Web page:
taking the words of Jesus seriously

One of the most remarkable sermons I ever heard was delivered by Norman Vincent Peale, at the Ocean City Tabernacle in Ocean City, New Jersey. At the age of 98, he stood fully energized before a packed-out house and declared, “I am going to preach a sermon on a topic I know more about than anyone else here tonight! I am going to preach on the topic, ‘Getting Ready to Die.’”

As this venerable dean of American preaching made his claim, there was no one present who was ready to challenge him by claiming to be older. Instead there must have been many who envied him because he seemed to possess a confidence in the face of dying that most people wished they had.

The old man in the pulpit spoke with authority. It was the authority of someone who had come to look death in the face without blinking and had challenged the despair that it can impose on those it comes to claim. He held the congregation in the palm of his hand, because we all knew that he knew of what he spoke and that what he said could help those of us who had not yet faced death in a realistic fashion.

Facing death, say both the philosophers and the psychologists, is the most important and difficult task in life, so it is no wonder that so few of us never seem willing to deal with it. Yet, dealing with death is something none of us can avoid.

We Christians know that the fear of death can be overcome if we only believe as Christ called us to believe in Him. We know on the cognitive level that Jesus is the resurrection and the life and that whoever believes in Him through he or she dies, yet shall that person live (John 11:25). But when faced with the reality of death existentially, most of us have a tendency to pray that prayer which a desperate father once prayed to Jesus, “Lord I believe! Help my unbelief,” (Mark 9:24).

Yet, most Christians do work through their sense of dread about death and, if handled with honesty and prayer, often come out of their struggles with a confidence enabling them to be capable of facing death with their fears and anxieties under control.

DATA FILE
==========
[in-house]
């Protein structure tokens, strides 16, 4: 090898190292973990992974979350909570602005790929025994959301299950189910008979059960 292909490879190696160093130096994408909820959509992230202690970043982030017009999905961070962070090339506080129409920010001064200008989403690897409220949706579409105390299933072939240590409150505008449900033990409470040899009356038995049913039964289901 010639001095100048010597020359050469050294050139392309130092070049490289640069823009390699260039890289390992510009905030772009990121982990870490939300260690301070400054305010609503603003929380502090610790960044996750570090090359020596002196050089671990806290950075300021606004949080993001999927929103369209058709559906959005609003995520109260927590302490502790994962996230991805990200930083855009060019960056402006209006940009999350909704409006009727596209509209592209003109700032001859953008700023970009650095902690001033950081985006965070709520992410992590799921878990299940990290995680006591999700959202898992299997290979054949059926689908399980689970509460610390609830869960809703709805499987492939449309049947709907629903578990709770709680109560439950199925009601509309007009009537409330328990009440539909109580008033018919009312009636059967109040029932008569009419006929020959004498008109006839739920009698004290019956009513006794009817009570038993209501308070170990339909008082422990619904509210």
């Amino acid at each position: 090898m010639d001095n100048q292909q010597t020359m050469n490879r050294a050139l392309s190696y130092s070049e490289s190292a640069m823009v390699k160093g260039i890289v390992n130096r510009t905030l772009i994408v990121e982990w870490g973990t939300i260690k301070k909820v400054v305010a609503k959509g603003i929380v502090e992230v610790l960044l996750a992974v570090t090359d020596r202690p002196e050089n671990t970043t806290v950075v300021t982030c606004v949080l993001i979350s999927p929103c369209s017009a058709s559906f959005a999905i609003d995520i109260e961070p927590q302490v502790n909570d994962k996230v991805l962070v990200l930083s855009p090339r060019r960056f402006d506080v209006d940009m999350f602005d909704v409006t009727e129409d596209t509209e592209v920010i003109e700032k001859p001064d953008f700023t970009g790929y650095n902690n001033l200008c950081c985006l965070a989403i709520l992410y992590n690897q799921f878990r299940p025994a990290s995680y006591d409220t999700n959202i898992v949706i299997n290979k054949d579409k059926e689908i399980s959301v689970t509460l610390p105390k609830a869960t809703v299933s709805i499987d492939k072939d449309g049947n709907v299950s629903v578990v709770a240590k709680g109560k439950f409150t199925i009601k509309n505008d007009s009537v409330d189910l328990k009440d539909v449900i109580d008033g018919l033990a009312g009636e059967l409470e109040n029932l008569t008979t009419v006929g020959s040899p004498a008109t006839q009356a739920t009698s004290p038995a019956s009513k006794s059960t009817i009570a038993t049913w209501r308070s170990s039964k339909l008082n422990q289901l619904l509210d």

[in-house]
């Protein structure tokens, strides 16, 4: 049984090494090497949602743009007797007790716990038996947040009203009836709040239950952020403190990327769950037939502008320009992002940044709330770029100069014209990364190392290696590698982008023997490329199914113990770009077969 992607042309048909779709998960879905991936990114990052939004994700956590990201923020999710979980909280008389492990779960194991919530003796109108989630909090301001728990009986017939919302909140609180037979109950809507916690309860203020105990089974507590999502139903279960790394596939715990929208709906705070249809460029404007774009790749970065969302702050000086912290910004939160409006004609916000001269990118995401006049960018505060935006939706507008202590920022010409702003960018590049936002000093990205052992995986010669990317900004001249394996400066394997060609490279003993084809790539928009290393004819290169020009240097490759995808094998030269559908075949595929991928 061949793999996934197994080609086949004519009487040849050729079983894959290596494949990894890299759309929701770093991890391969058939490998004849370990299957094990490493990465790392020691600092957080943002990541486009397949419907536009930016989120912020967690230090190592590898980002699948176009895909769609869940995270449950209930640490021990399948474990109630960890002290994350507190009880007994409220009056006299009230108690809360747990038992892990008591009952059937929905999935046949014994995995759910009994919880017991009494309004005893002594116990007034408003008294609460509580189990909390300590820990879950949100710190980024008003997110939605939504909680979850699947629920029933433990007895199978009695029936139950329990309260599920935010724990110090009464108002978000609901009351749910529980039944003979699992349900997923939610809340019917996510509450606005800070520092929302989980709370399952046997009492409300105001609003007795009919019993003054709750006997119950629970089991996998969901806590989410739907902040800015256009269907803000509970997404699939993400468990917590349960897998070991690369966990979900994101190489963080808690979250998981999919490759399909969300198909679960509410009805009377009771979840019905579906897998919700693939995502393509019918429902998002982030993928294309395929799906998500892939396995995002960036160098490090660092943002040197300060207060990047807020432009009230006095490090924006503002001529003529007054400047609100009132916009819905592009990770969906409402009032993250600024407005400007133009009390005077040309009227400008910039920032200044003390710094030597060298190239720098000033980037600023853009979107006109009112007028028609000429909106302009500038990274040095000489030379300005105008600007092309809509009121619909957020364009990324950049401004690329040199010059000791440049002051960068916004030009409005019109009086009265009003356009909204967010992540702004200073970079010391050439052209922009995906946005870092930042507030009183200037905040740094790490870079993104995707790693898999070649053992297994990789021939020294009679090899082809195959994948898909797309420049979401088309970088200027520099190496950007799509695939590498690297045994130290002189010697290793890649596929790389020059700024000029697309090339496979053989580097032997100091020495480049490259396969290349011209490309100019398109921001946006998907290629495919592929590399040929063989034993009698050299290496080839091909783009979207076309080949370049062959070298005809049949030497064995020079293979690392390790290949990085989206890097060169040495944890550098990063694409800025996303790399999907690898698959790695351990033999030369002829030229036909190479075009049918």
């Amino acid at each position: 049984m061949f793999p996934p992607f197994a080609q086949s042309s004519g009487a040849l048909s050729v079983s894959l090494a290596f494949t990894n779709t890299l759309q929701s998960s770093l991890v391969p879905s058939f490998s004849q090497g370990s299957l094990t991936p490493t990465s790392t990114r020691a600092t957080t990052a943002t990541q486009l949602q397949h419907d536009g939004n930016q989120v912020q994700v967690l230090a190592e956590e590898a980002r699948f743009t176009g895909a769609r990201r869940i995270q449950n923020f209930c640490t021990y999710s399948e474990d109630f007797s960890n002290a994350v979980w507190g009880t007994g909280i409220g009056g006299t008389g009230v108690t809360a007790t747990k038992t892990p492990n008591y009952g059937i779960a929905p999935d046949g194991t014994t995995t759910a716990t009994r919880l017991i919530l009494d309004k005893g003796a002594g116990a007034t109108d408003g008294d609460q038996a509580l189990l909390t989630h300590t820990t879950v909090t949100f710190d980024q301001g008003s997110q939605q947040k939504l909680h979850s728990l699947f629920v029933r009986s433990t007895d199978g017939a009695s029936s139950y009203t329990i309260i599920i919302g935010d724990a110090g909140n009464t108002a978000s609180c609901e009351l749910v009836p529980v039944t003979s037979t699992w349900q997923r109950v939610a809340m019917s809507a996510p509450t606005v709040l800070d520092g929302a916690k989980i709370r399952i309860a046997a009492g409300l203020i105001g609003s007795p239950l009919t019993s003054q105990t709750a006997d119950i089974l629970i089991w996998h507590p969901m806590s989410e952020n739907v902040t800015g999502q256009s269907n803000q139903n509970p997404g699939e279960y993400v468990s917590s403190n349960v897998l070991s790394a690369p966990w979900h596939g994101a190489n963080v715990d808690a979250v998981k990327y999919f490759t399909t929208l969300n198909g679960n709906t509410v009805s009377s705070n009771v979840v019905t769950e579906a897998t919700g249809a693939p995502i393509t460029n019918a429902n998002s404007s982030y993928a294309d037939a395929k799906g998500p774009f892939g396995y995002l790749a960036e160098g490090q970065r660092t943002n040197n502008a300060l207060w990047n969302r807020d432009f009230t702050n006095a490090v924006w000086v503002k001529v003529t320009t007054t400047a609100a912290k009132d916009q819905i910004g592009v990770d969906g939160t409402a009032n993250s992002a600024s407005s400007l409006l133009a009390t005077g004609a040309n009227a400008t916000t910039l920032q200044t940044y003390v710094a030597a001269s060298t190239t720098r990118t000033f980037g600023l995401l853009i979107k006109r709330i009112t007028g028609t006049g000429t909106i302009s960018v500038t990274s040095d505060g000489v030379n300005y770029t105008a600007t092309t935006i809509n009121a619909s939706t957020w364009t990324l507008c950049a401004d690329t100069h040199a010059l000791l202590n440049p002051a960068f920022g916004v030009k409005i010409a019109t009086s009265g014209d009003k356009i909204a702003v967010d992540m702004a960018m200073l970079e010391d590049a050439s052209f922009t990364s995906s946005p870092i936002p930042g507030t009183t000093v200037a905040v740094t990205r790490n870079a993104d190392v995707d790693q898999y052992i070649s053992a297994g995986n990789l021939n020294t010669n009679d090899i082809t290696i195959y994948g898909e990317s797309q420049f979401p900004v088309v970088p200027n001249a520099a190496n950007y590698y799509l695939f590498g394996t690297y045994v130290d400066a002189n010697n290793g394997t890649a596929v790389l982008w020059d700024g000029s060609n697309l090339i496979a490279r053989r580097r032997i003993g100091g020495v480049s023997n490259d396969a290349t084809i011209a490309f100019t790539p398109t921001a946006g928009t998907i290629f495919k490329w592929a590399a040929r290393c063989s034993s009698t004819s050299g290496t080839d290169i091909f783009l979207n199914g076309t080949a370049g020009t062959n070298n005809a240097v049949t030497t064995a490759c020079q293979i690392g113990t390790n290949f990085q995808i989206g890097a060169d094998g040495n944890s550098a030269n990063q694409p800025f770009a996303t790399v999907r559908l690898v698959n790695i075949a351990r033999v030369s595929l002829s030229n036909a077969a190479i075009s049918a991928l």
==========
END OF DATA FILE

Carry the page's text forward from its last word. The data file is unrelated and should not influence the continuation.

No one I know was more able to do this than my own father-in-law. In the later years of his life, the Rev. Robert Davidson suffered from the hardening of the arteries. As the years passed, he seemed to become increasingly detached from everyday life. We sensed that we were losing him. One morning at about 5:00 am he suddenly sat up in bed and, according to his wife, said with a sense of triumph as he addressed an unseen presence, “Oh death! Where is your sting? Oh grave! Where is your victory. Praise be to God who gives me victory!” Then he laid back in his bed and died! When I heard this story I could only say to myself, “what a way to go!”

But how do people like Norman Vincent Peale and my father-in-law get to that point wherein they are ready to die as Christians are expected to die? How do they learn to resign themselves to dying with all the evidence of being victors over fear and anxiety? Nobody can answer for sure, but having been with several people as they worked through the reality of their own mortality, there are a few things that I have discovered from those who were able to gain peace, and even joy, in the face of death.